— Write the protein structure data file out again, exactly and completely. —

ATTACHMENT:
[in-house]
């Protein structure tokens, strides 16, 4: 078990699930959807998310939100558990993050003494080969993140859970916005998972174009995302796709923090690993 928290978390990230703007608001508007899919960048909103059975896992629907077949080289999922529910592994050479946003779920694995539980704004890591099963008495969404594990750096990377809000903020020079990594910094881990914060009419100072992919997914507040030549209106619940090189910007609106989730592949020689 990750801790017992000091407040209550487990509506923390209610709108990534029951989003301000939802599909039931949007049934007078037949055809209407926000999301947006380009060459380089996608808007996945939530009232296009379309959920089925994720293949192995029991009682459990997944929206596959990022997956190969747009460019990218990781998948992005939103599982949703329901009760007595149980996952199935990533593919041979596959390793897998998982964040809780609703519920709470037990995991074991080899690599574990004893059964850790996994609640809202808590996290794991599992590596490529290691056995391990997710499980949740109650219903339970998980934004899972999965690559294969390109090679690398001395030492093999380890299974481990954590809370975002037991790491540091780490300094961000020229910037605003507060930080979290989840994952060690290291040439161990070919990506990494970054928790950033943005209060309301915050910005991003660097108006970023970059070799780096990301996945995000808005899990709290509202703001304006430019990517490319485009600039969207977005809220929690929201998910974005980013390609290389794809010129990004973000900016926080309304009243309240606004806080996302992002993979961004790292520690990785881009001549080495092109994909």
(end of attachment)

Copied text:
[in-house]
């Protein structure tokens, strides 16, 4: 078990699930959807998310939100558990993050003494080969993140859970916005998972174009995302796709923090690993 928290978390990230703007608001508007899919960048909103059975896992629907077949080289999922529910592994050479946003779920694995539980704004890591099963008495969404594990750096990377809000903020020079990594910094881990914060009419100072992919997914507040030549209106619940090189910007609106989730592949020689 990750801790017992000091407040209550487990509506923390209610709108990534029951989003301000939802599909039931949007049934007078037949055809209407926000999301947006380009060459380089996608808007996945939530009232296009379309959920089925994720293949192995029991009682459990997944929206596959990022997956190969747009460019990218990781998948992005939103599982949703329901009760007595149980996952199935990533593919041979596959390793897998998982964040809780609703519920709470037990995991074991080899690599574990004893059964850790996994609640809202808590996290794991599992590596490529290691056995391990997710499980949740109650219903339970998980934004899972999965690559294969390109090679690398001395030492093999380890299974481990954590809370975002037991790491540091780490300094961000020229910037605003507060930080979290989840994952060690290291040439161990070919990506990494970054928790950033943005209060309301915050910005991003660097108006970023970059070799780096990301996945995000808005899990709290509202703001304006430019990517490319485009600039969207977005809220929690929201998910974005980013390609290389794809010129990004973000900016926080309304009243309240606004806080996302992002993979961004790292520690990785881009001549080495092109994909």